Tencent says exec held over links to ‘personal’ corruption allegations
BEIJING: Chinese tech giant Tencent Holdings Ltd said a company executive is being investigated by authorities over allegations of “personal corruption” after a media report said the move was linked to sharing of personal data from its popular WeChat app.
The move comes amid Beijing’s unprecedented crackdown on its home-grown internet platforms, which has ensnared some of its best technology innovators and private-sector champions over violations of anti-trust and data privacy rules.
Any violation of customer data protection rules would pile more pressure on the local technology companies, already dealing with heightened regulatory scrutiny after years of a laissez-faire approach.
The Wall Street Journal reported earlier that a Tencent executive has been held by Chinese authorities as part of an inquiry into a high-profile corruption case involving one of the country’s former top law-enforcement officials.
“We can confirm that case relates to allegations of personal corruption and has no relation to Weixin or WeChat,” Tencent said in a statement to Reuters.
Citing people familiar with the matter, the Journal reported that the executive, Zhang Feng, has been under investigation by China’s anti-graft inspector since last year over alleged unauthorised sharing of personal data collected by Tencent’s social media app WeChat.
Tencent said in a statement to Reuters that Zhang’s case was not related to its international WeChat app or domestic Weixin platform. It declined to elaborate further.
“This is just one more instance of Beijing entrenching control over the large and powerful tech giants under its purview,” LightSTream Research analyst Mio Kato, who publishes on Smartkarma, told Reuters.
“This seems like an extension of the previous anti-corruption campaign that was focused on the political structure.”
The Journal report said Zhang was suspected of turning over WeChat data to former vice public security minister Sun Lijun, who is being investigated by Beijing for undisclosed violations of Communist Party rules.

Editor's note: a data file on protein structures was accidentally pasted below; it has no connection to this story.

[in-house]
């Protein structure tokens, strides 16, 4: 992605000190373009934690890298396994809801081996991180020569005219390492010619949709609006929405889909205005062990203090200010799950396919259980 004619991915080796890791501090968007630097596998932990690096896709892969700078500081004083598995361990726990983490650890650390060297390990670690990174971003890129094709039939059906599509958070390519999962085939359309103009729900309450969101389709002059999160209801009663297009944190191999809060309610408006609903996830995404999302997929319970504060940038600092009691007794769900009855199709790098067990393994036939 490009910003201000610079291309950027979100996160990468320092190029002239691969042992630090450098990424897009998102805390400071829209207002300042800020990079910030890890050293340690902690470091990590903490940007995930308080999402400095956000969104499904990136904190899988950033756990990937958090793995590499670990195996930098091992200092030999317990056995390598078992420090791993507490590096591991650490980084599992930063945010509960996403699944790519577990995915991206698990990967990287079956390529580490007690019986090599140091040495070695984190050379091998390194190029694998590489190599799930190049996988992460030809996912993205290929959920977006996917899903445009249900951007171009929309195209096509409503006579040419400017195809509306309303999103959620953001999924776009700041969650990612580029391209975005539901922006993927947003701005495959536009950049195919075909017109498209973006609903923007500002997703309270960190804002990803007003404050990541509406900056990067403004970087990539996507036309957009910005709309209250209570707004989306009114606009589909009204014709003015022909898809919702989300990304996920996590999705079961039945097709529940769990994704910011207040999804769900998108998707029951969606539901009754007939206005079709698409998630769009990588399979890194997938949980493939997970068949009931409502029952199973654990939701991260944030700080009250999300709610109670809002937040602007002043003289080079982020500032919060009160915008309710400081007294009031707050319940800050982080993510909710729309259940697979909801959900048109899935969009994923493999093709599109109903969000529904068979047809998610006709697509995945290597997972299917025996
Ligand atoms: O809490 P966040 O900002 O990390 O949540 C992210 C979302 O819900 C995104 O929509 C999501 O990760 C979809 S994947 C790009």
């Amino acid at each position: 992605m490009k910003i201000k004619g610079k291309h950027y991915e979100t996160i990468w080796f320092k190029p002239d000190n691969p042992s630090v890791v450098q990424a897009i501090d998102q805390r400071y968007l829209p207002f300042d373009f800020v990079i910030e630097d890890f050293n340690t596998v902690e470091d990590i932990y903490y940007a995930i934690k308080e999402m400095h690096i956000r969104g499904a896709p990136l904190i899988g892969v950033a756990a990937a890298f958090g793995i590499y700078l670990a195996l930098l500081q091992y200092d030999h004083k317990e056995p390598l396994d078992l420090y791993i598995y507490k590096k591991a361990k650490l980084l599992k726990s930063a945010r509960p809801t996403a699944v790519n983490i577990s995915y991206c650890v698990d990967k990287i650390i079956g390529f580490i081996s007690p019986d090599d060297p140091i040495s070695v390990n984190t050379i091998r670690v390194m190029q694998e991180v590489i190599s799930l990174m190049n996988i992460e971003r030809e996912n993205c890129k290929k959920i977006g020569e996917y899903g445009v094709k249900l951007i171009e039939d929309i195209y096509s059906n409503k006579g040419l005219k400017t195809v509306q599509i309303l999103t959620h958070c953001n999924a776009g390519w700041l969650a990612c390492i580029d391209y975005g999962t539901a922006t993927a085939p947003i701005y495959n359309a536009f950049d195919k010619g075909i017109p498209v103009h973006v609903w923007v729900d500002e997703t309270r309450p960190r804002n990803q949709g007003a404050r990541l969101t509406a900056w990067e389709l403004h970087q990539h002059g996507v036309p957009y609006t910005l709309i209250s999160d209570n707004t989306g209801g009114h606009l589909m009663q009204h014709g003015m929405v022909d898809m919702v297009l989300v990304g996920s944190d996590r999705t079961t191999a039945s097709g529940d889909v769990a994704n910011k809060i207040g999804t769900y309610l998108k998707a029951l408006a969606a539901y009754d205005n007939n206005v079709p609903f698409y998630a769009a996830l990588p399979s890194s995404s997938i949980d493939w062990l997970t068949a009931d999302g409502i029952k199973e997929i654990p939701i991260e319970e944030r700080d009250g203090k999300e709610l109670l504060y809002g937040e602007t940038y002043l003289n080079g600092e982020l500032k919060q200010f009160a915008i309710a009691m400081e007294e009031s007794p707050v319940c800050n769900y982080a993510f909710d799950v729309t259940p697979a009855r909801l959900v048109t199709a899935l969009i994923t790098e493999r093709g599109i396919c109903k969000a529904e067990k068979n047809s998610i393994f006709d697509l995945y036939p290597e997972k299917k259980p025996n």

Investigators were looking at what type of data Zhang might have shared with Sun and what Sun might have done with it, the report said.
The report comes as Chinese regulators and state media are becoming increasingly vocal about infringement of consumer rights by tech companies, which use personal data to drive businesses — from selling products to acquiring customers.
Chinese technology companies have also come under pressure to double down on corruption investigations in recent years, as a result of President Xi Jinping’s year-long anti-graft drive.
Tencent said earlier this month it had fired more than 100 staff over embezzlement and bribery incidents.
Shares in Tencent, which is the most valuable company in Hong Kong with more than US$900 billion in market capitalisation, fell as much as 1.6% after the Journal report but pulled back later to end down 0.5% in a positive broader market.
Zhang was referred to as a Tencent vice president in a 2018 statement released by the municipal government of Zhangjiakou, a city near Beijing. Tencent, however, told Reuters he was not a vice president or a senior executive, without elaborating.
The Journal said Zhang could not be reached for comment, and Sun didn’t respond to a comment request sent through anti-graft inspectors, the Central Commission for Discipline Inspection (CCDI) and the State Council Information Office (SCIO).
The CCDI and SCIO did not immediately respond to Reuters’ request for comment.